Fifteen years ago saw the birth of the I LOVE YOU virus, then considered the biggest malware event at the time. Originating from the Philippines, the virus affected millions of people worldwide. It worked by copying itself many times and overwriting files in the hard drive. It would then send itself to the people in the mailing list of the victim. People were easily victimized, as emails came from people they knew, and the message bore the enticing heading I LOVE YOU.
Experts even attributed the success of the virus to its appeal to the human desires and emotions: the need to be loved. At the time, it was considered a perfect example of how social engineering can be harnessed to wreak havoc online.
Understanding Social Engineering
Tech experts and criminal defense attorneys specializing in Internet law define social engineering as a method of hackers to manipulate the unwitting to divulge confidential information. The method does not need any complementary technicality; all it needs to be successful is a persuasive statement that will gain the trust of the victim.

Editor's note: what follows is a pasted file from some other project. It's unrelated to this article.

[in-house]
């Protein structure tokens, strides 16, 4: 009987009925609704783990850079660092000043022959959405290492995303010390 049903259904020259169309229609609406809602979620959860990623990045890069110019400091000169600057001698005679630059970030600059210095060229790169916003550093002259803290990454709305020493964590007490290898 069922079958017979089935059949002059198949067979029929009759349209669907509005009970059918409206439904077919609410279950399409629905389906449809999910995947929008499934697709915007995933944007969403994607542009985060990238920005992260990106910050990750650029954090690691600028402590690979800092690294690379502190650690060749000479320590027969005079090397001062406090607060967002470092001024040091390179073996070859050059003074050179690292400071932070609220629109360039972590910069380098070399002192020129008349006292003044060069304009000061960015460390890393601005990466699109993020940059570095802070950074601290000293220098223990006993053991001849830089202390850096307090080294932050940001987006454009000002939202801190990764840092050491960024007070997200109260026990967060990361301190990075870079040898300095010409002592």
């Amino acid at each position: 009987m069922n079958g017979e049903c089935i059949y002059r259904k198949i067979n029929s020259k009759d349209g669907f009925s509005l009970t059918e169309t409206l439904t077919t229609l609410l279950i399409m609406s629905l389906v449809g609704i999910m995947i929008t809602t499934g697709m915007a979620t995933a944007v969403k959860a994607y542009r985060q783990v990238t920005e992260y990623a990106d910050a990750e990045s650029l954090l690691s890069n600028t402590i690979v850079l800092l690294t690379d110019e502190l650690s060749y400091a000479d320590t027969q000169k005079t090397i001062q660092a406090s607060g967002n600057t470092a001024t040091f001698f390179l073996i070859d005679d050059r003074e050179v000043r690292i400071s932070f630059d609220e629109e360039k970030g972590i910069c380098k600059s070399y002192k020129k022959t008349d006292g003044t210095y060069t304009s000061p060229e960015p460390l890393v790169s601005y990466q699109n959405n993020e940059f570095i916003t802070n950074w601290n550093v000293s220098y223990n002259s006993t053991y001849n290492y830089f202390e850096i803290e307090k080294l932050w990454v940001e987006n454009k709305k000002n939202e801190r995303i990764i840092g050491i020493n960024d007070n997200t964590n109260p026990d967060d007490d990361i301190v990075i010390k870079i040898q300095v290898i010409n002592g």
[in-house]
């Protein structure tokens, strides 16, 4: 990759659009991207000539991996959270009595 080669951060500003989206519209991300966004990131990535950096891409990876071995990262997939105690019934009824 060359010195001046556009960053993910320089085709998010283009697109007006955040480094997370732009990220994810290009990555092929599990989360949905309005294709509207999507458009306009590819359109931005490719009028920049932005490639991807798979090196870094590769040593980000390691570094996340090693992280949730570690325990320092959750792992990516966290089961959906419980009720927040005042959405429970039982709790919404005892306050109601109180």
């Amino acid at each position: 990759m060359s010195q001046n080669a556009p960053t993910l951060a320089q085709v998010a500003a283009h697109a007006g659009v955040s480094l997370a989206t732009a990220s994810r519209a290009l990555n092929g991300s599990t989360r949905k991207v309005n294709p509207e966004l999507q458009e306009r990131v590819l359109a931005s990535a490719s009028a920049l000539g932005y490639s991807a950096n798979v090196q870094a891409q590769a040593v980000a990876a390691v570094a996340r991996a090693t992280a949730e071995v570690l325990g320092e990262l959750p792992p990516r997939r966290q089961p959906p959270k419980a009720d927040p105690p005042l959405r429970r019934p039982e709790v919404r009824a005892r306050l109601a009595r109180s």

Common social engineering exploits use email and social media. If a hacker manages to crack a person’s password, they gain access to that person’s network. They may solicit or extort money from the victim’s friends and family.
Some hackers use phishing, where they send victims with a malware under the guise of an-email. Baiting, on the other hand, is a method where hackers place malware in a flash drive or hard drive. The file may pique the interest of the victim, which may lead them to open and unintentionally install it.
Countering Social Engineering Tricks
Before responding to any suspicious email, especially those coming from a friend, use your best judgment and check its validity. If an unsolicited and suspicious message comes from a legitimate organization, do your research right away and contact the people concerned.
Dispose of the emails that ask you to supply personal information, such as passwords. If receive a link, do not click on it. Likewise, do not download a file. Most importantly, protect your computer by installing anti-malware and anti-virus software.
Social engineering is one subtle aspect of hacking, as it makes use of psychology to break into your computer system. If you’re dealing with recurrent suspicious spams, do not hesitate to seek the help of an expert. In case damages have been rendered, seek the help of attorneys who handle cybercrimes.